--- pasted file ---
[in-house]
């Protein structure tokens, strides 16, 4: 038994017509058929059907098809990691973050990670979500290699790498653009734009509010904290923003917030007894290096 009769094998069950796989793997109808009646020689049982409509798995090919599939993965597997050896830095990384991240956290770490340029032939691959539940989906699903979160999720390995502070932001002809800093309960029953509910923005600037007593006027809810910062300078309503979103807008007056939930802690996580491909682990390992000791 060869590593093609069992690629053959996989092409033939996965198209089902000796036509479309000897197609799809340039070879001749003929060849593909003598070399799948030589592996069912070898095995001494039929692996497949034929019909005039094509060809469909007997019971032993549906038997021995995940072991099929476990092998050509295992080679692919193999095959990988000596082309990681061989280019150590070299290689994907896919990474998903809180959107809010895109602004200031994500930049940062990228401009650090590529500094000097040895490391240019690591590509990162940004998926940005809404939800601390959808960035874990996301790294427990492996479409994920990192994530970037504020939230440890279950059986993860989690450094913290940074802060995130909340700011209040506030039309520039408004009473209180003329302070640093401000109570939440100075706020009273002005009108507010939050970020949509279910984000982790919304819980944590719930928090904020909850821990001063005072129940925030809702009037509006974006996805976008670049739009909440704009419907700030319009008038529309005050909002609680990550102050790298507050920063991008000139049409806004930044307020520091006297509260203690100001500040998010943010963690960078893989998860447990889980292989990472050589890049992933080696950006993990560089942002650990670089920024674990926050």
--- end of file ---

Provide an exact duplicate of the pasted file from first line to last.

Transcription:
[in-house]
């Protein structure tokens, strides 16, 4: 038994017509058929059907098809990691973050990670979500290699790498653009734009509010904290923003917030007894290096 009769094998069950796989793997109808009646020689049982409509798995090919599939993965597997050896830095990384991240956290770490340029032939691959539940989906699903979160999720390995502070932001002809800093309960029953509910923005600037007593006027809810910062300078309503979103807008007056939930802690996580491909682990390992000791 060869590593093609069992690629053959996989092409033939996965198209089902000796036509479309000897197609799809340039070879001749003929060849593909003598070399799948030589592996069912070898095995001494039929692996497949034929019909005039094509060809469909007997019971032993549906038997021995995940072991099929476990092998050509295992080679692919193999095959990988000596082309990681061989280019150590070299290689994907896919990474998903809180959107809010895109602004200031994500930049940062990228401009650090590529500094000097040895490391240019690591590509990162940004998926940005809404939800601390959808960035874990996301790294427990492996479409994920990192994530970037504020939230440890279950059986993860989690450094913290940074802060995130909340700011209040506030039309520039408004009473209180003329302070640093401000109570939440100075706020009273002005009108507010939050970020949509279910984000982790919304819980944590719930928090904020909850821990001063005072129940925030809702009037509006974006996805976008670049739009909440704009419907700030319009008038529309005050909002609680990550102050790298507050920063991008000139049409806004930044307020520091006297509260203690100001500040998010943010963690960078893989998860447990889980292989990472050589890049992933080696950006993990560089942002650990670089920024674990926050």